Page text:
Your deportation/removal order can be overturned. In many cases, the Immigration Judge's ruling is reversed and you're free to stay in this country for as long as you want - or at least until things change again. There are a few ways this might happen such as: if there was an error made by the judge when interpreting law or procedures; if they didn't have enough evidence before making their decision; or because of new laws passed that benefit people like yourself who haven't been charged with any crime but still need protection from persecution abroad
A deportation order, also known as a removal order, is issued by an immigration judge after he or she has conducted various hearings (known as Master Calendars and Individual Hearings)in order to determine:
- If you are removable from the United States under the law. The most common reasons for removability are inadmissibility due to criminal convictions, certain immigration frauds or misrepresentations; and unlawful presence.
- Whether or not you qualify for any relief from removal since as Political Asylum, Withholding of Removal, Cancellation of Removal, Voluntary Departure, etc,
It is important to note that this type of ruling can be reversed in many cases and there are certain steps you may take to see if your deportation or removal order can be overturned. Sometimes these reversals are obtained by returning to the Immigration Judge who ruled on your case and sometimes they are obtained by convincing a higher court that the Judge made an error in interpreting the law or procedures.
The procedures for going back to the Immigration Judge for a reversal of his or her previous decision are known as Motions to Reopen or Reconsider. The process to have the higher Immigration court review what happened in your case is known as an appeal to The Board of Immigration Appeals (commonly referred to as the BIA)
This article will discuss how and when a deportation or removal order can be reconsidered by either the original court or by a higher court and what you need to do in each situation so that you are best prepared to seek out a, reopening, reconsideration or reversal.
There are three common ways to get a Deportation or Removal Order reversed. They are...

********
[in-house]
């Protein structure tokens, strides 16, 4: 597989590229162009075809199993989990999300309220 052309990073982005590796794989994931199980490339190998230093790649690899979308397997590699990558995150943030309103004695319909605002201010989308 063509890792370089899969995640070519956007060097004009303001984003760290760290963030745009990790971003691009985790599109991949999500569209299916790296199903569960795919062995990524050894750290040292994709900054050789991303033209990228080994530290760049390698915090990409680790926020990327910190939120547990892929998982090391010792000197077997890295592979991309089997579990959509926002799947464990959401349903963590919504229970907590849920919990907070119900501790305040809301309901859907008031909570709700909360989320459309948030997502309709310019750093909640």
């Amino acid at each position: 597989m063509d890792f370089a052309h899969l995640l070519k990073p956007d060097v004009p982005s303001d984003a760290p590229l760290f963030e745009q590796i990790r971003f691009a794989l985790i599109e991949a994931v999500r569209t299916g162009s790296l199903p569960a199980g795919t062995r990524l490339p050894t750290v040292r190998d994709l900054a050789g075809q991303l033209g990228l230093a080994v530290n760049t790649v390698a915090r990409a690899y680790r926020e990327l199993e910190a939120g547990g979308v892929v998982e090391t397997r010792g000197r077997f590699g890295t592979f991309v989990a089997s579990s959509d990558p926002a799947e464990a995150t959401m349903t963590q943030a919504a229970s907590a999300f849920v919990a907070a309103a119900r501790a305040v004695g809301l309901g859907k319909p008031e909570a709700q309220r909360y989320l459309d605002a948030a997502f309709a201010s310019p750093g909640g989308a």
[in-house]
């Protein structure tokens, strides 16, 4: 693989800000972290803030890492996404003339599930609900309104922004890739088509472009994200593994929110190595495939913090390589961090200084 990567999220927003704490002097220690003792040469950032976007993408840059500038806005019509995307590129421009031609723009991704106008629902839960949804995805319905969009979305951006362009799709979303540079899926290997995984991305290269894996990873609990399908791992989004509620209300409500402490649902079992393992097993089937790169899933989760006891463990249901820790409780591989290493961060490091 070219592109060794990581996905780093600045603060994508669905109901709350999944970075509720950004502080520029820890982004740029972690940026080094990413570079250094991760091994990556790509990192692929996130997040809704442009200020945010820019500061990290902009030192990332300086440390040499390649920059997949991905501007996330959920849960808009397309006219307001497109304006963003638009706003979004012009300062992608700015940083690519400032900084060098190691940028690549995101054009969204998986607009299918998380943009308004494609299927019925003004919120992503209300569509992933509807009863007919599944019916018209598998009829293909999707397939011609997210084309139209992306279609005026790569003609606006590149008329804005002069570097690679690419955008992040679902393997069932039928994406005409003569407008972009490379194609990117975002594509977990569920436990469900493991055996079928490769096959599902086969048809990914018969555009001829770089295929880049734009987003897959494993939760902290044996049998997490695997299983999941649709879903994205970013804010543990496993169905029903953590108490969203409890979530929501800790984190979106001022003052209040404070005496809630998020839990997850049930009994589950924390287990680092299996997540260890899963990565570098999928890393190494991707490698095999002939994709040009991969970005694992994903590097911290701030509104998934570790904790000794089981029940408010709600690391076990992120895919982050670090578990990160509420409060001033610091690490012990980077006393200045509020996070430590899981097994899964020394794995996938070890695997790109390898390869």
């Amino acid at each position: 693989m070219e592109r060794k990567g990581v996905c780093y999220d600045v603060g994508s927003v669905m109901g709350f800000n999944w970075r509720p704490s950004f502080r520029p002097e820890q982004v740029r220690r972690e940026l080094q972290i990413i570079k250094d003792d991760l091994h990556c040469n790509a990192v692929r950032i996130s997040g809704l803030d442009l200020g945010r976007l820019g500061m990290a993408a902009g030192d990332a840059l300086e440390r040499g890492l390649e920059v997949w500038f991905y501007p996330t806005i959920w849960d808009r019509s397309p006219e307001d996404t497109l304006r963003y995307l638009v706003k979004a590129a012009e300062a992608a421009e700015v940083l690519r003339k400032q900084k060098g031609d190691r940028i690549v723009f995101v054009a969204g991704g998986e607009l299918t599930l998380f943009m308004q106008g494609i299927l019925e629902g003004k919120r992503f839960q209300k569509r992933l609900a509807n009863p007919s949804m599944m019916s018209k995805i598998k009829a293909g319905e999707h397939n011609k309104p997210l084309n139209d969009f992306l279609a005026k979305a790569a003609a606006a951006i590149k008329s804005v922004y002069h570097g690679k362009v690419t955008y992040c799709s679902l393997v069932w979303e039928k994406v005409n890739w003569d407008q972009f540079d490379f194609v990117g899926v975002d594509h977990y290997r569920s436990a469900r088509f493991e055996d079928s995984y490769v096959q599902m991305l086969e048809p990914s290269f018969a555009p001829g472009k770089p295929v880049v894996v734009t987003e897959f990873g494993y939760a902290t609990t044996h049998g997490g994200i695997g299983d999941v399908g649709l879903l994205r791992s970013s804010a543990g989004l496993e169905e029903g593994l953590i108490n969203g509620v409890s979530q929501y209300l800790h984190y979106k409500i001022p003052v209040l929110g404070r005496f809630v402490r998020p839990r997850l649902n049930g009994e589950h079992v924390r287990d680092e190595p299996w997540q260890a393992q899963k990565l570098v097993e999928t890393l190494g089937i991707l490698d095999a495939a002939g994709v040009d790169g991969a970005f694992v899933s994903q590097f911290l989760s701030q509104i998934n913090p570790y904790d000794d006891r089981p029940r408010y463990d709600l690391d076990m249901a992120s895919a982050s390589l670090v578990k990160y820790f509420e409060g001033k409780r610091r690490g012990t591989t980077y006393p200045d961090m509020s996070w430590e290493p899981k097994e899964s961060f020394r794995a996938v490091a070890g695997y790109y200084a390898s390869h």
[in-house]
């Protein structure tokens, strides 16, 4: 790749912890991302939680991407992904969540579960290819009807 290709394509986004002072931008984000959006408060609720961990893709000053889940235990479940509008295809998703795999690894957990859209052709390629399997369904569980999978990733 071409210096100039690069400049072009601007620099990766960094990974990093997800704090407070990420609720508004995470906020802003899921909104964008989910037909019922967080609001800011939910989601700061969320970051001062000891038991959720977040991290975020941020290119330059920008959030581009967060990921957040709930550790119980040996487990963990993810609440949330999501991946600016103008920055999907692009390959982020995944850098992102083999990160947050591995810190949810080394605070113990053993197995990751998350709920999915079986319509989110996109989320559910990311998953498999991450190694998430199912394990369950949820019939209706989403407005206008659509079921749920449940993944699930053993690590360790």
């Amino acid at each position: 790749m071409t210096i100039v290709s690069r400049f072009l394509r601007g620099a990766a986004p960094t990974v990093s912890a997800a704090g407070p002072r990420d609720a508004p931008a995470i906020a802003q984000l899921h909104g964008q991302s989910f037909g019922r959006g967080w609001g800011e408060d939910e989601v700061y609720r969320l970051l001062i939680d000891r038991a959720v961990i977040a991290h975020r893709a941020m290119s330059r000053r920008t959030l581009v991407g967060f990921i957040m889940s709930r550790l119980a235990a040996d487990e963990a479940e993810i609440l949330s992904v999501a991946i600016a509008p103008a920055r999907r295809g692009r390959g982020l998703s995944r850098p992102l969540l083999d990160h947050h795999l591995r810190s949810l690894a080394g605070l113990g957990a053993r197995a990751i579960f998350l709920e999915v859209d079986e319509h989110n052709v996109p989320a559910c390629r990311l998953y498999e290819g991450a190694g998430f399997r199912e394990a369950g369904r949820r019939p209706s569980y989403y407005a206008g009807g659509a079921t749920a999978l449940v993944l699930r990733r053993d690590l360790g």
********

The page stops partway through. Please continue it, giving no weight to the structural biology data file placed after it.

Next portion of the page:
- Motions to Reopen before the Immigration Court or The Board of Immigration Appeals
- Motions to Reconsider your Removal or Deportation Order Before the Immigration Court or The Board of Immigration Appeals
- Appeals to the Board of Immigration Appeals
Motions to Reopen before the Immigration Court or The Board of Immigration Appeals
A motion to reopen your deportation or removal order involves filing with the Immigration Court or the Board of Immigration Appeals, newly discovered evidence that was not reasonably available at the time of your original removal, deportation, or exclusion hearing. You can file for a motion to reopen if you think that new information will help your case. It's important to know what kind of information qualifies as "newly discovered." Among common examples of newly discovered evidence in Immigration proceedings are:
Evidence the Immigration Court never had before like documents and important witnesses to testify on your behalf at an immigration hearing who were unavailable for previous hearings; The testimony from another person with personal knowledge about you can be considered "newly-discovered evidence." New laws or new court interpretations of existing laws are also often used as a basis for reopening removal/deportation orders.
The best way to find out is by contacting an immigration attorney who specializes in motions to reopen cases like yours. They'll be able to tell you how likely it is for them to win on this type of motion and whether they think it's worth pursuing further legal action with the Immigration Court or Board of Immigration Appeals.
What makes you eligible to reopen your deportation or removal order?
The Immigration Court and the Board of Immigration Appeals have jurisdiction over a wide variety of immigration matters, including motions before the court or board. If you are in deportation or removal proceedings, you may file a motion with either the Immigration Court or Board if you have managed to obtain newly discovered evidence that was not reasonably available at the time of your hearing. Such evidence might include medical records, newly discovered evidence (such as police records, group membership documents, or testimony of a witness who has new information that was not available at the time of your original hearing.
The Immigration Court and the Board of Immigration Appeals are limited to reviewing new information that is not related to a previous petition for relief that was already denied by either court; it cannot be considered in cases where there has been no prior denial/denial based on such record(s). In other words: If you didn't raise your claim with an immigration judge earlier but now have medical documents as proof it is unlikely that you will succeed. For example, if someone had previously filed asylum without success this motion would likely fail if they didn't bring up their argument or allegation at the original time when he or she could've done so.